Wednesday, March 25, 2020

Deporting People During a Pandemic a Crime. Injured Countries Should Get Ready to Sue

As border restrictions pop up all over the world to contain the Coronavirus, governments continue to deport people from pandemic countries to poor, at-risk countries, many of which currently have very few cases. Reports are emerging that governments are deporting sick, coughing and potentially positive people from facilitates located at the center of an outbreak to poor countries that, to date, have far fewer cases. In other words, countries are negligently and knowingly spreading the pandemic to some of the world’s poorest countries by failing to take the simple and sensible measure of halting deportations.
The Biological Weapons Convention prohibits the spread of biological agents, including viruses, as weapons. But what about the negligent spread of a dangerous virus? The CDC in the United States has classified many dangerous viruses as banned biological weapons. Presumably, the coronavirus will be added to this list. The World Health Organization helped to enact the International Health Regulations in 2005 to bind countries to collective action during a pandemic. The regulations include guidelines to limit the international spread of the virus.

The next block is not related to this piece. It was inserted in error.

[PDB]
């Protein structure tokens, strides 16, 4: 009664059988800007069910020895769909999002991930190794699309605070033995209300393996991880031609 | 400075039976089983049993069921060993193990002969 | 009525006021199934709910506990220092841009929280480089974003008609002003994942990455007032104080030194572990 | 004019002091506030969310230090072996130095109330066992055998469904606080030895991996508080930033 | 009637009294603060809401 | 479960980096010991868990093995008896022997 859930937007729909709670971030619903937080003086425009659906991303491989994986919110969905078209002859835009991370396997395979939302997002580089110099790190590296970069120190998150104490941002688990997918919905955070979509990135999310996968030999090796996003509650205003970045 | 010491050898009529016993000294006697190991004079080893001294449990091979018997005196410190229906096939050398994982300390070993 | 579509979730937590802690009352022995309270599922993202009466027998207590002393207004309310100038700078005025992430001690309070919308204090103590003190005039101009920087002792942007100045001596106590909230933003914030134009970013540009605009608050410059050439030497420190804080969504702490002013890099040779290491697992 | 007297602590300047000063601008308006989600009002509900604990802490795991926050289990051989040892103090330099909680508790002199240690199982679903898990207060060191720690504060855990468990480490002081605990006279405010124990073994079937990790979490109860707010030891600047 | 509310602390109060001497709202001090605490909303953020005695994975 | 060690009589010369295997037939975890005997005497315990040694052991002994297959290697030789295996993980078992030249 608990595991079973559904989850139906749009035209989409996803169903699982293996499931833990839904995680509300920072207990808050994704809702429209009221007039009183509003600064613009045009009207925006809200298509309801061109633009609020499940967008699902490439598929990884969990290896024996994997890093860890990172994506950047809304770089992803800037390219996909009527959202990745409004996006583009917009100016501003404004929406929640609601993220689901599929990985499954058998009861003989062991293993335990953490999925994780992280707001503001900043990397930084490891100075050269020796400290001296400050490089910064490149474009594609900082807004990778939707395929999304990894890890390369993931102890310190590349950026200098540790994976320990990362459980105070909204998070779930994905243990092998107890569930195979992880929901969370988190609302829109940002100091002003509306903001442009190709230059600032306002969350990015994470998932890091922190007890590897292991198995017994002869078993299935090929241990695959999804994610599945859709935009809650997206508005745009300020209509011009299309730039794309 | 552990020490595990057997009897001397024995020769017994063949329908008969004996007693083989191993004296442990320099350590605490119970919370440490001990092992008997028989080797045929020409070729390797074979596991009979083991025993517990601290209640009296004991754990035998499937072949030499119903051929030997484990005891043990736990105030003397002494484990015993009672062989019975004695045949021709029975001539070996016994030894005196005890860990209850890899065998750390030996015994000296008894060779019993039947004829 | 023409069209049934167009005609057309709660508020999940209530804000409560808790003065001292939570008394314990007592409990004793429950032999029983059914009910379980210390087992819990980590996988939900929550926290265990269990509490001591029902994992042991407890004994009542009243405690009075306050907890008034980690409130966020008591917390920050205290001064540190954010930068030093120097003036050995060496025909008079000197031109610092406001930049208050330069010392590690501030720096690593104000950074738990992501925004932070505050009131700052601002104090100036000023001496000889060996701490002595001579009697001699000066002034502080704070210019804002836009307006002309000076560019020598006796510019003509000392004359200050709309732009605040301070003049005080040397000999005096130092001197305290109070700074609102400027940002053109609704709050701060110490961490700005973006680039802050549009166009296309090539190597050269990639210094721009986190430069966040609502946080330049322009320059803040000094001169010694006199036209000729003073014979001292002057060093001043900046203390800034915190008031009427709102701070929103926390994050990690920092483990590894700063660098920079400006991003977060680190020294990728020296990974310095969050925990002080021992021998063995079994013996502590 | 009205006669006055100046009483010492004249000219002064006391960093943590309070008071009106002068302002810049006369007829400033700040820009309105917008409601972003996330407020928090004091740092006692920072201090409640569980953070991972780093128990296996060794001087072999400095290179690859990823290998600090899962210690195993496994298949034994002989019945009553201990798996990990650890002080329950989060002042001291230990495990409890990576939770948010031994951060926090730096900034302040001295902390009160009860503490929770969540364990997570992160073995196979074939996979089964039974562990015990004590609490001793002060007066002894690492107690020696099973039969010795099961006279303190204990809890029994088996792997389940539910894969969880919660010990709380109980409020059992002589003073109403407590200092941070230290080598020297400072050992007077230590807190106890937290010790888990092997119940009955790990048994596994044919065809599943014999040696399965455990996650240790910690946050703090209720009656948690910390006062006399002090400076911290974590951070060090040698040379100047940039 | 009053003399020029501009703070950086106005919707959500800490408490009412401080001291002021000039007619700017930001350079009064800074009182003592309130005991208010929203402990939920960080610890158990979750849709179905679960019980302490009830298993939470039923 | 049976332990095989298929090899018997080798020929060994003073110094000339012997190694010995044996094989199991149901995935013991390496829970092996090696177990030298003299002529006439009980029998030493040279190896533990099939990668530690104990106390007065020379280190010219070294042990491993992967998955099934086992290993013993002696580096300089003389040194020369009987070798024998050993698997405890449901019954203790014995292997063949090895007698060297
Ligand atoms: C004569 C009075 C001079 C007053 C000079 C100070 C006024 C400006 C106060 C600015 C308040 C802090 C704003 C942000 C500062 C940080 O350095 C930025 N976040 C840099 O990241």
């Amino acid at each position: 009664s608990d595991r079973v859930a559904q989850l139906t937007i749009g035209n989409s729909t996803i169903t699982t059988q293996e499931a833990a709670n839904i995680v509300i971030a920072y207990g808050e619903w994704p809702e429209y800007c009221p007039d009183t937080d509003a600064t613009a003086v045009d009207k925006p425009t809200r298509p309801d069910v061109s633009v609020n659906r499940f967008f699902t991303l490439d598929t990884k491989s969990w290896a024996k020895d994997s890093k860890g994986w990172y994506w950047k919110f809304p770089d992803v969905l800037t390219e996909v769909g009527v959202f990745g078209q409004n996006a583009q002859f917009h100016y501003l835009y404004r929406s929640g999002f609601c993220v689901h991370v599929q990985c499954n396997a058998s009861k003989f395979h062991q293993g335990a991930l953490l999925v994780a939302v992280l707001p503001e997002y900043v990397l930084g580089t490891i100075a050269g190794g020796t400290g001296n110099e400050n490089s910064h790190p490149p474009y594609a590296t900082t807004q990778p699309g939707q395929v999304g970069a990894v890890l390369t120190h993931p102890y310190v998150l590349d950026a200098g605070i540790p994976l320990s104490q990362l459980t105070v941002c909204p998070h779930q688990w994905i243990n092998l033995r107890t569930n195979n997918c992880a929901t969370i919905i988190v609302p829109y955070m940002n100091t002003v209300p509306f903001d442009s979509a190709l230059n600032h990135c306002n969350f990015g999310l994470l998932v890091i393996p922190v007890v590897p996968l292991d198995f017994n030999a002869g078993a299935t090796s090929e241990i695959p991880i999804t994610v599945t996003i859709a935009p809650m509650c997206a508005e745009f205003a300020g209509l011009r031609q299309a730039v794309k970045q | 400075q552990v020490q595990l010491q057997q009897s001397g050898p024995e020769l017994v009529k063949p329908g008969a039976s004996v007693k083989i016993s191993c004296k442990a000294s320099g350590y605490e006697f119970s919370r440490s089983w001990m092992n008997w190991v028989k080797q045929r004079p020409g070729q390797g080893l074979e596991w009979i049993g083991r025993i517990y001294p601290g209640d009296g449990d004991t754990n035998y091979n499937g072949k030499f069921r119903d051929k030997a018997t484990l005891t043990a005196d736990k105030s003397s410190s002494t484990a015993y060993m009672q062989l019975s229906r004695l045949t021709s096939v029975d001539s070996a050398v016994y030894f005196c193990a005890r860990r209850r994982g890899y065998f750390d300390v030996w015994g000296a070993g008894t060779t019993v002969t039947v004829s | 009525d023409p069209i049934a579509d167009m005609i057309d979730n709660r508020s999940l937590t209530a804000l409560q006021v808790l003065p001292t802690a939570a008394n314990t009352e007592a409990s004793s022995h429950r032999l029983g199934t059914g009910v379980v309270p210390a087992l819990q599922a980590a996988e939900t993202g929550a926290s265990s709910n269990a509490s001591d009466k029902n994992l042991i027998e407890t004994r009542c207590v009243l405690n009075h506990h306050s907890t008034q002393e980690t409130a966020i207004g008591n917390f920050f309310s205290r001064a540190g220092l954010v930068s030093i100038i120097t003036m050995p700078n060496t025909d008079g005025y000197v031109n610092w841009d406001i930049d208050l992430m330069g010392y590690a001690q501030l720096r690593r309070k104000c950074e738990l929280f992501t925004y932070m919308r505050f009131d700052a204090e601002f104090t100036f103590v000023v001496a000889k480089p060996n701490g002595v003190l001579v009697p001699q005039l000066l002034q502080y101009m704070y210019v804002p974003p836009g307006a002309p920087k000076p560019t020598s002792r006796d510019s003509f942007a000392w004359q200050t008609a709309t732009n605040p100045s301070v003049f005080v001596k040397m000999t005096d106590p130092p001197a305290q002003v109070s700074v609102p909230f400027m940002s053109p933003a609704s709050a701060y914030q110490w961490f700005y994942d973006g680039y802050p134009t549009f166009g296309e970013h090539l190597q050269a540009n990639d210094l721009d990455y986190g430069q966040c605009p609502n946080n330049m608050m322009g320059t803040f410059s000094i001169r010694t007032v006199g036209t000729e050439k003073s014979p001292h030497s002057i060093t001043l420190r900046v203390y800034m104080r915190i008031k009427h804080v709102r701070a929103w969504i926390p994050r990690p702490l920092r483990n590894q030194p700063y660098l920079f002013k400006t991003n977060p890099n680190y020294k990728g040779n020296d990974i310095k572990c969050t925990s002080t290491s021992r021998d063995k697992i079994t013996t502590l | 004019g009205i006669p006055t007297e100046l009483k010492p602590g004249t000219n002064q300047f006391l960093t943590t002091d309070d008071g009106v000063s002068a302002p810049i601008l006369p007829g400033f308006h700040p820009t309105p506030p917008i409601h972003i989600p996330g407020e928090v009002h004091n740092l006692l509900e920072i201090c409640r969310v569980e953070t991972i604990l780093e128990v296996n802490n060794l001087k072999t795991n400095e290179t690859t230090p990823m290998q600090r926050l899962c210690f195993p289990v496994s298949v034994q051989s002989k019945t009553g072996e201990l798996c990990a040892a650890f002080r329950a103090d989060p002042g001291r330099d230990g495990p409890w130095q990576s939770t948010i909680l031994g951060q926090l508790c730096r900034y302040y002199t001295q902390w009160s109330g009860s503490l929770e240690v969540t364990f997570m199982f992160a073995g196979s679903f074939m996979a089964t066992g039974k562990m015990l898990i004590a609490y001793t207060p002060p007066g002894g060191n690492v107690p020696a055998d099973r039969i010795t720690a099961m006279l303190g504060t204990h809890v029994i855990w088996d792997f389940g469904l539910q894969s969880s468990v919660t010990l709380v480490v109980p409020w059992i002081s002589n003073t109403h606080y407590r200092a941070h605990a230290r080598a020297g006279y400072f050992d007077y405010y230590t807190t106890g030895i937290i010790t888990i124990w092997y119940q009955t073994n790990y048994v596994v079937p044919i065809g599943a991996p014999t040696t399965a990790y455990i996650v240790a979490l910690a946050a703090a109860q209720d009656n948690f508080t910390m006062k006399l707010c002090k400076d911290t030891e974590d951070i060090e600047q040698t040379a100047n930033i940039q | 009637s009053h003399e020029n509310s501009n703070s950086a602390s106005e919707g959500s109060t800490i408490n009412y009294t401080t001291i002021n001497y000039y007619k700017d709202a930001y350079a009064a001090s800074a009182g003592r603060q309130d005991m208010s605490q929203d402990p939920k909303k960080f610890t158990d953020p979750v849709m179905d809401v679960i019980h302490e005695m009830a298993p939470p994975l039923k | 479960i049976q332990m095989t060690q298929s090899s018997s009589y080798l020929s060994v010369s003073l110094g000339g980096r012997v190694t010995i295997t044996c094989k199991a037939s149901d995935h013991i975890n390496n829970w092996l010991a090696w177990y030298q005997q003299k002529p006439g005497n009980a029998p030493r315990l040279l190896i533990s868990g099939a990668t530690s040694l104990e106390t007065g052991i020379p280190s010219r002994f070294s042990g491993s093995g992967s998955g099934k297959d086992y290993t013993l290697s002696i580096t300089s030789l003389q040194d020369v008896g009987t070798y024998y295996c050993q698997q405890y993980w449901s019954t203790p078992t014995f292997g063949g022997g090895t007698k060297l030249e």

During the AIDS epidemic, countries regularly deported infected persons in violation of international law. But coronavirus is so contagious, deporting a single infected person can create an outbreak, putting thousands at risk. It might finally be the catalyst for action against this biological crime. If there is an outbreak in a country that can be traced to a willful deportation by another country, a lawsuit can and should be brought by the injured country before the International Court of Justice. Such an action might make countries think twice during the next pandemic before they willfully spread the virus through deportations.

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